NASA’s Spitzer Space Telescope has measured huge quantities of water and organic compounds surrounding the star AA Tauri, 450 light years from Earth. AA Tauri is a young star, only a million years old, not too dissimilar to our Sun when it was a baby. What makes AA Tauri even more special is that it appears to have the “spectral fingerprint” for a system that could allow life to form. Finding a star system similar to our own, with organic compounds was always bound to cause excitement, but finding a star so close to us provides a fantastic opportunity to study AA Tauri. This will, in turn, help us understand the evolution of our own solar system and how life is able to form…
AA Tauri is slowly evolving. Gas and dust surrounds the star and recent observations suggest there are abundant organic chemicals (the ones responsible for binding together and creating amino acids). Although NASA’s announcement isn’t claiming that ET is out there (you can sit back into your seats), it is significant that a star should have all the building blocks for life as we know it laid out for the spectrometer on board Spitzer to observe.
The basic organic chemicals in question are possibly located within the “Goldilocks Zone” for planetary/life development from AA Tauri. Although AA Tauri is young, the surrounding flat disk of planetary-forming materials should eventually coalesce to form rocky bodies such as planets, asteroids and possibly gas giants (along the lines of “failed star” Jupiter). The abundance of organic chemicals and water will add to the intrigue surrounding the star.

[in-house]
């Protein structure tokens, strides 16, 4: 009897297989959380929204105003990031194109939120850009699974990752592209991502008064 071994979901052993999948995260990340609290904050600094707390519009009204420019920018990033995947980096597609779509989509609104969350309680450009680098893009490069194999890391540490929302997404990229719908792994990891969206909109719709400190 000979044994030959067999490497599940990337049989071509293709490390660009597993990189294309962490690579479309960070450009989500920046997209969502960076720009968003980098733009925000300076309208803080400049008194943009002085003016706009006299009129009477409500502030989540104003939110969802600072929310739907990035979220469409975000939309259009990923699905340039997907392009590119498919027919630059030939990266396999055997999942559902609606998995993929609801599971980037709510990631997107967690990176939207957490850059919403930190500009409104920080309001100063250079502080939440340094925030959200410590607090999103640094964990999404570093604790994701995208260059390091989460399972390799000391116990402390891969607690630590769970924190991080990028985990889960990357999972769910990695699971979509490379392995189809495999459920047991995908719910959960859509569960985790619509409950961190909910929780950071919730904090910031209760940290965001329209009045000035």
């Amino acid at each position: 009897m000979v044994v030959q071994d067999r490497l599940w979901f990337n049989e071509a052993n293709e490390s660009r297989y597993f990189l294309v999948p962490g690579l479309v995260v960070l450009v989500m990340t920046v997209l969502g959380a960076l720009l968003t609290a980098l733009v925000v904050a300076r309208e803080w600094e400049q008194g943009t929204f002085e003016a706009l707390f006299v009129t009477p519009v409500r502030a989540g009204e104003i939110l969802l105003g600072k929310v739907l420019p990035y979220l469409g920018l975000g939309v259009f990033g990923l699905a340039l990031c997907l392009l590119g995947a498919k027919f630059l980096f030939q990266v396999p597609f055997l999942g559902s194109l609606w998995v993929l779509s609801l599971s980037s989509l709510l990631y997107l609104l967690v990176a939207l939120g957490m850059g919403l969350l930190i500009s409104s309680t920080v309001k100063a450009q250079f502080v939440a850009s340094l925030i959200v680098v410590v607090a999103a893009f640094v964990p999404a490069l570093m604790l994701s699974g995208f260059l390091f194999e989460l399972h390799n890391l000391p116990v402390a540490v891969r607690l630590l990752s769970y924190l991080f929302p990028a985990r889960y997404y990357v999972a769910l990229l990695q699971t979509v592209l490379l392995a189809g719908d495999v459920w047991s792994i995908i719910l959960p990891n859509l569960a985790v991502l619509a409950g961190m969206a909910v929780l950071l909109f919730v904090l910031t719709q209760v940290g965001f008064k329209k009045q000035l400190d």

These observations were collected by NASA’s Spitzer Space Telescope which is able to probe deep into the chemical structure of stars hundreds of parsecs from Earth. John Carr (Naval Research Laboratory, Washington) and Joan Najita (National Optical Astronomy Observatory, Tucson, Ariz.) are developing a new technique, applying Spitzer’s infrared spectrograph. The spectrograph is able to read the chemical composition of the dust contained within a protoplanetary disk. The team has been able to push Spitzer to a new level of precision by analysing the chemical composition of dust particles rather than the gas surrounding the star.
“Most of the material within the disks is gas, but until now it has been difficult to study the gas composition in the regions where planets should form. Much more attention has been given to the solid dust particles, which are easier to observe.” – John Carr of the Naval Research Laboratory, Washington.
So far abundances of hydrogen cyanide, acetylene, carbon dioxide and water vapour have been discovered, allowing scientists to see whether these organic chemicals are enriched or lost during the violent period of planetary formation. Observations such as these highly accurate measurements allow us a chance to glimpse back in time to see what our protoplanetary solar system may have looked like, clearly a very exciting time for the quest to find the origins of life in our galaxy.